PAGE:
• Joanne Jacobs

Finally, schools are following the 'science of reading'


Phonics is back in classrooms and it's helping young children learn to read, writes Bella DiMarco, a FutureEd policy analyst, in the New York Times. After lost decades "where dubious theories led educators to abandon the phonics method, . . . a growing number of states and districts are right back where they started."


She visited a school in Richmond.

The student in Cassie Gilboy’s first-grade class stumbled over the word ‘pig.’ Instead of looking at a picture for clues, she tapped out the sound of each letter with her fingers to break the word apart—/p/ /i/ /g/. She then exclaimed “pig” with a big smile.

Richmond is spending a big chunk of its federal Covid dollars on training teachers and hiring literacy coaches to help them improve.


Only a third of students nationwide read proficiently by fourth grade. It seems crazy that so much time has been wasted on "dubious theories." Many teachers were not taught in ed school about how children learn to read: They don't just "pick it up;" it's not like learning to speak.

"Mississippi, the first state to pass legislation in 2013, saw its fourth-grade reading scores jump strikingly over the past decade, moving the state to 29th in the nation by 2019, from 49th in 2013," DiMarco writes. "North Carolina, which has trained thousands of teachers on the instructional approach, recently released scores showing students in the primary grades made gains greater in reading proficiency than those in other states."


A lot of hard work went into the "Mississippi miracle," writes David Kaufman, also in the New York Times. "Adjusted for variables such as race and overall English-language proficiency, Mississippi fourth-graders were actually among the top readers nationwide, according to the Urban Institute."

The Literacy-Based Promotion Act in 2013 "required third-grade students to demonstrate basic reading proficiency levels to progress onto fourth grade," he writes. The act set clear standards and expectations, authorized new charter schools and funded pre-K collaboratives.


The state also worked with outside agencies to train teachers in “the science of reading.”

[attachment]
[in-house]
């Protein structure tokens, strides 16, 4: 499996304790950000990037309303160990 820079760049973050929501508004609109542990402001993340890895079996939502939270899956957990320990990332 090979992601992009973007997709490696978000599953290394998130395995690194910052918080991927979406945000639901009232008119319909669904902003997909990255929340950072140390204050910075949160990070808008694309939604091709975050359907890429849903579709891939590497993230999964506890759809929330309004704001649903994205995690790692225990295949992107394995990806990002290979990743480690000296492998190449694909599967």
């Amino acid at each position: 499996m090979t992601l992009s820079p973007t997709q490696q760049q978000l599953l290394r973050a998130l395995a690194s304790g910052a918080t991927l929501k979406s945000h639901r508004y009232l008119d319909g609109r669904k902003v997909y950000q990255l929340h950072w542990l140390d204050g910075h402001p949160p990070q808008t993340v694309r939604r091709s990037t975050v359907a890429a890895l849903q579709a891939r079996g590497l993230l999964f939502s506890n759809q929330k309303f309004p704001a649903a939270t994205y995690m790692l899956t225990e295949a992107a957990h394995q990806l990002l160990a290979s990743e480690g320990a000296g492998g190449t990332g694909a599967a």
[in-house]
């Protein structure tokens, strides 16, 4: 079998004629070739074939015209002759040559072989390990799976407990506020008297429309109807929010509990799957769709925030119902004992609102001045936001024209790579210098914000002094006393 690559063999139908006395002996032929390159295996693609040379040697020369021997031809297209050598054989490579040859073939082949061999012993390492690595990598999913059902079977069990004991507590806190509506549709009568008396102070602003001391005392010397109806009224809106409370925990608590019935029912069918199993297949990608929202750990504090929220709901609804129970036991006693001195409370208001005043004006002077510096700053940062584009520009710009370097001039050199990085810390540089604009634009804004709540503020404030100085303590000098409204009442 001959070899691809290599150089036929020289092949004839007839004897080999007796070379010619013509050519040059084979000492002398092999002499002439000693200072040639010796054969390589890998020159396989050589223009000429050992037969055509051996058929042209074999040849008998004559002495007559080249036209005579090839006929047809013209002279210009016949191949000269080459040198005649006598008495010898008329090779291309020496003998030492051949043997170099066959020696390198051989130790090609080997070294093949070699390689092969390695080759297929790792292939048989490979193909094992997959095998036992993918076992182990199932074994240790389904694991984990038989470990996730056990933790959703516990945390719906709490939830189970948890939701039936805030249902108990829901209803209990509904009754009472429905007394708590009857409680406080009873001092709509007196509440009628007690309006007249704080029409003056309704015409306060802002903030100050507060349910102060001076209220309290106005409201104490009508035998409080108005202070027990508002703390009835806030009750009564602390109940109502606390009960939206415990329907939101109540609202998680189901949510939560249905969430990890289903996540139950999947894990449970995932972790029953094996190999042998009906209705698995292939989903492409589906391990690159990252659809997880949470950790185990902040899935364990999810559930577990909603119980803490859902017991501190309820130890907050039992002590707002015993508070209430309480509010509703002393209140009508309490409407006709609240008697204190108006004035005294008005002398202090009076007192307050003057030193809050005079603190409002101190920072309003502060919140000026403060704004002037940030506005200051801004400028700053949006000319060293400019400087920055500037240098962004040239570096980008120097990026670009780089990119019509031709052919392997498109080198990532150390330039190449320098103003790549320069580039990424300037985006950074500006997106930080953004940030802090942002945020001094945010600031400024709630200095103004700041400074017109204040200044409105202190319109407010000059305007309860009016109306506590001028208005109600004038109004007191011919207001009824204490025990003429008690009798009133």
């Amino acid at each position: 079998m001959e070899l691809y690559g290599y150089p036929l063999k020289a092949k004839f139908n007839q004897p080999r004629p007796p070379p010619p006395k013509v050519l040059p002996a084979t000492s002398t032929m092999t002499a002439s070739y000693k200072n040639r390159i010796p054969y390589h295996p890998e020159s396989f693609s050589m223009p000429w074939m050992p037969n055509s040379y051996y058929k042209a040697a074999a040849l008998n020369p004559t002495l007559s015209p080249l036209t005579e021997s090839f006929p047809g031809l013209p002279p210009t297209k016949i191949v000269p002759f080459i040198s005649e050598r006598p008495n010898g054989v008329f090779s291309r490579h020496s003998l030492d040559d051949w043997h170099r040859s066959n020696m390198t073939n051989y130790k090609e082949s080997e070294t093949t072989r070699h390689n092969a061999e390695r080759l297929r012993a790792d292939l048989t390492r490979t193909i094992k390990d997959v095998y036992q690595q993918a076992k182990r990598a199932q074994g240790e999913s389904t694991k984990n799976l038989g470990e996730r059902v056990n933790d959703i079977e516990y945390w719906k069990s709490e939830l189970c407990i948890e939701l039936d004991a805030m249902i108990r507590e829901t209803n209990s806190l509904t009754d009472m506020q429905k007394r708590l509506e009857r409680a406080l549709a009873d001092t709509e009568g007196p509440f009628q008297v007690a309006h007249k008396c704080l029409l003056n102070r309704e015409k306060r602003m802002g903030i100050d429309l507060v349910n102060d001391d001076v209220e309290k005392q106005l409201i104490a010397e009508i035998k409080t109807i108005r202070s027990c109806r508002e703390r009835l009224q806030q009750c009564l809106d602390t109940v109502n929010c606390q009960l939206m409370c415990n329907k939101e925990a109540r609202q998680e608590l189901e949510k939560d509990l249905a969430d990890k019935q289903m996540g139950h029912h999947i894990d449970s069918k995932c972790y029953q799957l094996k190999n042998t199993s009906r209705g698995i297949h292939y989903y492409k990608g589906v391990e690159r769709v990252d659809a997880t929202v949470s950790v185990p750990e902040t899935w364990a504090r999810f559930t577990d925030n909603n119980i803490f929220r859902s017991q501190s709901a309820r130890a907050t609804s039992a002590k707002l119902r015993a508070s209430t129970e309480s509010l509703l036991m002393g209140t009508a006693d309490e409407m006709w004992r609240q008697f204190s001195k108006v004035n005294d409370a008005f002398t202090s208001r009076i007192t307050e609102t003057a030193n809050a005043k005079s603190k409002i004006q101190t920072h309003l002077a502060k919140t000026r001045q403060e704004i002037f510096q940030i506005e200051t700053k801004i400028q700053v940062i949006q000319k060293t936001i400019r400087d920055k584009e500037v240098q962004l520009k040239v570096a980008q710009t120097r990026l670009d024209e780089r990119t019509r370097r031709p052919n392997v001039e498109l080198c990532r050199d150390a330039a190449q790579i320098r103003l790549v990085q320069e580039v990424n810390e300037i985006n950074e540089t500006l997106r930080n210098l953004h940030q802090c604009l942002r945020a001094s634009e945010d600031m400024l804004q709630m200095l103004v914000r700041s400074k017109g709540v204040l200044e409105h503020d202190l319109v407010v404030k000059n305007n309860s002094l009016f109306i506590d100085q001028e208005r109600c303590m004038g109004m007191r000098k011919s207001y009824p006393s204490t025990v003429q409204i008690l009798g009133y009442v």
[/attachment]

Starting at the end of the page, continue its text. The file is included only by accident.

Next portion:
As part of this effort, literacy coaches were hired by the state to improve teacher performance levels, particularly in classrooms struggling the most. . . . the coaches are embedded directly into the classroom, shadowing teachers to help with everything from day-to-day lesson planning to long-term literacy strategies.

It's worked so well the state has added coaching for teachers in mathematics, special education and digital learning, said Carey Wright, who led the literacy effort as state superintendent of education .



In California, EdSource looks at how four high-poverty, very low-performing schools have changed reading instruction for the youngest students. Yes, teachers are learning how to use the science of reading.


In 2019, before schools closed, less than half of California's third graders read at grade level; two-thirds of black third-graders and 61 percent of Hispanics were below grade level.


Despite this, California's Department of Education doesn't track which curricula districts are using, reports EdSource. The California Reading Coalition, which advocates for phonics-based reading instruction, reports that only five of the state's 331 largest districts have adopted core curricula aligned with the "science of reading" movement.


The first grader I'm tutoring is reading more fluently. I asked if he was doing something differently. He said he started using Starfall, which is a phonics program.

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